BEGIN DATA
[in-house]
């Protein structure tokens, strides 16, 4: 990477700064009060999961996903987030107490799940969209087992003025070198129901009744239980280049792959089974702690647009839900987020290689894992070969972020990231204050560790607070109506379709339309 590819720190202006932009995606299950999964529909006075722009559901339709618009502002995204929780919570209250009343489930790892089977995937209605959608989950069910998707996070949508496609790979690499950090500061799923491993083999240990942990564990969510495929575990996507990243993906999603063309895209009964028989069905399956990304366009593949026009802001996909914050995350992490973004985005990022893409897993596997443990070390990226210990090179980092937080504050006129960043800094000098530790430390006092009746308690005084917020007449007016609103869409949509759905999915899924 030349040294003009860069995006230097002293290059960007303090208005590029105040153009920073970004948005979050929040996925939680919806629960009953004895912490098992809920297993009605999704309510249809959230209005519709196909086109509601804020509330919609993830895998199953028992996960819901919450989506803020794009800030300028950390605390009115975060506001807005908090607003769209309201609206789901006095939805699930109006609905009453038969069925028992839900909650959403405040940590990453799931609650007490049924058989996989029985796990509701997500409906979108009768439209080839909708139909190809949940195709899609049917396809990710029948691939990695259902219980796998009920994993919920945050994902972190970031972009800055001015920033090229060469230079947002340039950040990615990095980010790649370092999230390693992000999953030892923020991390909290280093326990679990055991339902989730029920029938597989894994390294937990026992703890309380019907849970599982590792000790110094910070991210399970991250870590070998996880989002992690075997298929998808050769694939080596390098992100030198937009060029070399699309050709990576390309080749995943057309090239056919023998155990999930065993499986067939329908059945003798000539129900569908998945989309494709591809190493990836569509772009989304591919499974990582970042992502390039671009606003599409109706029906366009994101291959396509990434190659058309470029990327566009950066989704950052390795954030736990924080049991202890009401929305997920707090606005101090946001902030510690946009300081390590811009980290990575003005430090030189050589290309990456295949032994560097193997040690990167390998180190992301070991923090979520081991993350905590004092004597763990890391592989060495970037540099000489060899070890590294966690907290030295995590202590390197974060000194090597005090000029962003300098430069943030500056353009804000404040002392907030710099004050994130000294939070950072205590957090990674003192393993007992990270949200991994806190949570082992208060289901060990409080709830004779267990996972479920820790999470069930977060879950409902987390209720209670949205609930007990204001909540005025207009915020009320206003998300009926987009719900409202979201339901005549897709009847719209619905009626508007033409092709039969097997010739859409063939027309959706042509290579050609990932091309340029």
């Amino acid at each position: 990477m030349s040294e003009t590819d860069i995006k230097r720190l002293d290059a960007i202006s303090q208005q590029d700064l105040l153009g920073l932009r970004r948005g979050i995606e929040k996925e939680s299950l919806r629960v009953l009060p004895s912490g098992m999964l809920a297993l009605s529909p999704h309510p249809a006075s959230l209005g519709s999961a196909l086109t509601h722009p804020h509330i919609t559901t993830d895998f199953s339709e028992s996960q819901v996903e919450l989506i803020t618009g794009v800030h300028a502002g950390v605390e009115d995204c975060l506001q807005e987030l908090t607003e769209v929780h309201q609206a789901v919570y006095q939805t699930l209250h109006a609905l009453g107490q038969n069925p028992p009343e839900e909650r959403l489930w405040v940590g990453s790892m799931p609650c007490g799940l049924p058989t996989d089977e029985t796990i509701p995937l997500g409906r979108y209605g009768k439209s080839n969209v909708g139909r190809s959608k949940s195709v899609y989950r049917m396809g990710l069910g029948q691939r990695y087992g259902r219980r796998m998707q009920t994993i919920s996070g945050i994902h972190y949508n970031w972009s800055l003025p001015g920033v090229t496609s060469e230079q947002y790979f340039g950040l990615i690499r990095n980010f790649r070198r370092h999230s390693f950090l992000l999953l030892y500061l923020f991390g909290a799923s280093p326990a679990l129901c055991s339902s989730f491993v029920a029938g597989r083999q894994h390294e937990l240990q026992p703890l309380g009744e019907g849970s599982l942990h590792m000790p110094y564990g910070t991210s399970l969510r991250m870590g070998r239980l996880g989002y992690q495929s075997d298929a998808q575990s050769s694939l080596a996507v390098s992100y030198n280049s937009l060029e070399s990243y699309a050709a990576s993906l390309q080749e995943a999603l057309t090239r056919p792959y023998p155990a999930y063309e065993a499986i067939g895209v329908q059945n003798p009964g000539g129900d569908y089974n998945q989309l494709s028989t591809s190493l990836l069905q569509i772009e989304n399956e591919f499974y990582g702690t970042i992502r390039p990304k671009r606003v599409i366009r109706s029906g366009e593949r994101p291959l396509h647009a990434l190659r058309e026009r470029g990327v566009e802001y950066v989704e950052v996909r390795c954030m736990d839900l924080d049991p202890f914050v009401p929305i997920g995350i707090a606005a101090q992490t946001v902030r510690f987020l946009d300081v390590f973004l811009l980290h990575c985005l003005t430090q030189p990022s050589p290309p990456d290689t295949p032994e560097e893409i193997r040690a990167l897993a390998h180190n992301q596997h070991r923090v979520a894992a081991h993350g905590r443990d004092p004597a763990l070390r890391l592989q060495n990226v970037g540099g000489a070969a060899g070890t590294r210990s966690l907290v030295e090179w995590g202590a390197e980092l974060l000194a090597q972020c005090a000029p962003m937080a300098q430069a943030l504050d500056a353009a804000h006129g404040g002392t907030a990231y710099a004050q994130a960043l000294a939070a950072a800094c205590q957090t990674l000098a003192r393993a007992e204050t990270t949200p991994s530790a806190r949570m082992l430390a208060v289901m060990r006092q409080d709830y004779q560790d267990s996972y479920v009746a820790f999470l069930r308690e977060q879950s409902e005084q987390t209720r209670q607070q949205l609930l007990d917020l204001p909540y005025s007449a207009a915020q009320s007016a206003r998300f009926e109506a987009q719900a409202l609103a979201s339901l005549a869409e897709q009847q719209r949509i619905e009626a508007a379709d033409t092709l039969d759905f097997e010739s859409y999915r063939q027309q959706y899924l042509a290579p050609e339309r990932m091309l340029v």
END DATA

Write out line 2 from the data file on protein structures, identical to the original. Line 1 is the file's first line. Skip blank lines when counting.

């Protein structure tokens, strides 16, 4: 990477700064009060999961996903987030107490799940969209087992003025070198129901009744239980280049792959089974702690647009839900987020290689894992070969972020990231204050560790607070109506379709339309 590819720190202006932009995606299950999964529909006075722009559901339709618009502002995204929780919570209250009343489930790892089977995937209605959608989950069910998707996070949508496609790979690499950090500061799923491993083999240990942990564990969510495929575990996507990243993906999603063309895209009964028989069905399956990304366009593949026009802001996909914050995350992490973004985005990022893409897993596997443990070390990226210990090179980092937080504050006129960043800094000098530790430390006092009746308690005084917020007449007016609103869409949509759905999915899924 030349040294003009860069995006230097002293290059960007303090208005590029105040153009920073970004948005979050929040996925939680919806629960009953004895912490098992809920297993009605999704309510249809959230209005519709196909086109509601804020509330919609993830895998199953028992996960819901919450989506803020794009800030300028950390605390009115975060506001807005908090607003769209309201609206789901006095939805699930109006609905009453038969069925028992839900909650959403405040940590990453799931609650007490049924058989996989029985796990509701997500409906979108009768439209080839909708139909190809949940195709899609049917396809990710029948691939990695259902219980796998009920994993919920945050994902972190970031972009800055001015920033090229060469230079947002340039950040990615990095980010790649370092999230390693992000999953030892923020991390909290280093326990679990055991339902989730029920029938597989894994390294937990026992703890309380019907849970599982590792000790110094910070991210399970991250870590070998996880989002992690075997298929998808050769694939080596390098992100030198937009060029070399699309050709990576390309080749995943057309090239056919023998155990999930065993499986067939329908059945003798000539129900569908998945989309494709591809190493990836569509772009989304591919499974990582970042992502390039671009606003599409109706029906366009994101291959396509990434190659058309470029990327566009950066989704950052390795954030736990924080049991202890009401929305997920707090606005101090946001902030510690946009300081390590811009980290990575003005430090030189050589290309990456295949032994560097193997040690990167390998180190992301070991923090979520081991993350905590004092004597763990890391592989060495970037540099000489060899070890590294966690907290030295995590202590390197974060000194090597005090000029962003300098430069943030500056353009804000404040002392907030710099004050994130000294939070950072205590957090990674003192393993007992990270949200991994806190949570082992208060289901060990409080709830004779267990996972479920820790999470069930977060879950409902987390209720209670949205609930007990204001909540005025207009915020009320206003998300009926987009719900409202979201339901005549897709009847719209619905009626508007033409092709039969097997010739859409063939027309959706042509290579050609990932091309340029």